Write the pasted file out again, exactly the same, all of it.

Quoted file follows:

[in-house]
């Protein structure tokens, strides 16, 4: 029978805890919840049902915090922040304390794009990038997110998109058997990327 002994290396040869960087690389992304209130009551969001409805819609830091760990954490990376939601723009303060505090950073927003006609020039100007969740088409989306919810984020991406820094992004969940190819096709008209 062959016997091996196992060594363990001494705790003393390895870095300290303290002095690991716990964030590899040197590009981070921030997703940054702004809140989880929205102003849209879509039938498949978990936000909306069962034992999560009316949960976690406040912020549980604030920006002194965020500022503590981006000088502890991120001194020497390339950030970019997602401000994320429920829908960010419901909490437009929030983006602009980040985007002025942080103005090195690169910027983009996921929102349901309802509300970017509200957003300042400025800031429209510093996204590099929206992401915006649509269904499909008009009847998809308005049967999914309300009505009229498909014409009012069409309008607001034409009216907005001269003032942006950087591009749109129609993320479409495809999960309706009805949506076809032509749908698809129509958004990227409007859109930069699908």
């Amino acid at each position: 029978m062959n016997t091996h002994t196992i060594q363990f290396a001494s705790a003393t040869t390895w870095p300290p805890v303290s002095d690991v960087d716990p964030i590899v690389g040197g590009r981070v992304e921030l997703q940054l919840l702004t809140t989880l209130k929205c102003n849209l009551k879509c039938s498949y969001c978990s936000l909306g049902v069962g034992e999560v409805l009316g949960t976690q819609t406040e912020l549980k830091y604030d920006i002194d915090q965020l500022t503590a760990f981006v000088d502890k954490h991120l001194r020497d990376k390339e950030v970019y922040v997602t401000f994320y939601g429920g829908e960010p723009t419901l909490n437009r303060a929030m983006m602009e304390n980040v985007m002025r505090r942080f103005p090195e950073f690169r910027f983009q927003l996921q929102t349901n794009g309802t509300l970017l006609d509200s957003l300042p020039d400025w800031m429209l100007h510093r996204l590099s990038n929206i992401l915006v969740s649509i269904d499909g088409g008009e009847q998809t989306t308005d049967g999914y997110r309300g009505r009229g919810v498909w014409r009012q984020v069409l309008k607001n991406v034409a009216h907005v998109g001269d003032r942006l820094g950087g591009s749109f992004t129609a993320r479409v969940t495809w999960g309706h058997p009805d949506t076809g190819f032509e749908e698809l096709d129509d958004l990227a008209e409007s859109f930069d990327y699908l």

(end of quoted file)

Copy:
[in-house]
């Protein structure tokens, strides 16, 4: 029978805890919840049902915090922040304390794009990038997110998109058997990327 002994290396040869960087690389992304209130009551969001409805819609830091760990954490990376939601723009303060505090950073927003006609020039100007969740088409989306919810984020991406820094992004969940190819096709008209 062959016997091996196992060594363990001494705790003393390895870095300290303290002095690991716990964030590899040197590009981070921030997703940054702004809140989880929205102003849209879509039938498949978990936000909306069962034992999560009316949960976690406040912020549980604030920006002194965020500022503590981006000088502890991120001194020497390339950030970019997602401000994320429920829908960010419901909490437009929030983006602009980040985007002025942080103005090195690169910027983009996921929102349901309802509300970017509200957003300042400025800031429209510093996204590099929206992401915006649509269904499909008009009847998809308005049967999914309300009505009229498909014409009012069409309008607001034409009216907005001269003032942006950087591009749109129609993320479409495809999960309706009805949506076809032509749908698809129509958004990227409007859109930069699908």
């Amino acid at each position: 029978m062959n016997t091996h002994t196992i060594q363990f290396a001494s705790a003393t040869t390895w870095p300290p805890v303290s002095d690991v960087d716990p964030i590899v690389g040197g590009r981070v992304e921030l997703q940054l919840l702004t809140t989880l209130k929205c102003n849209l009551k879509c039938s498949y969001c978990s936000l909306g049902v069962g034992e999560v409805l009316g949960t976690q819609t406040e912020l549980k830091y604030d920006i002194d915090q965020l500022t503590a760990f981006v000088d502890k954490h991120l001194r020497d990376k390339e950030v970019y922040v997602t401000f994320y939601g429920g829908e960010p723009t419901l909490n437009r303060a929030m983006m602009e304390n980040v985007m002025r505090r942080f103005p090195e950073f690169r910027f983009q927003l996921q929102t349901n794009g309802t509300l970017l006609d509200s957003l300042p020039d400025w800031m429209l100007h510093r996204l590099s990038n929206i992401l915006v969740s649509i269904d499909g088409g008009e009847q998809t989306t308005d049967g999914y997110r309300g009505r009229g919810v498909w014409r009012q984020v069409l309008k607001n991406v034409a009216h907005v998109g001269d003032r942006l820094g950087g591009s749109f992004t129609a993320r479409v969940t495809w999960g309706h058997p009805d949506t076809g190819f032509e749908e698809l096709d129509d958004l990227a008209e409007s859109f930069d990327y699908l």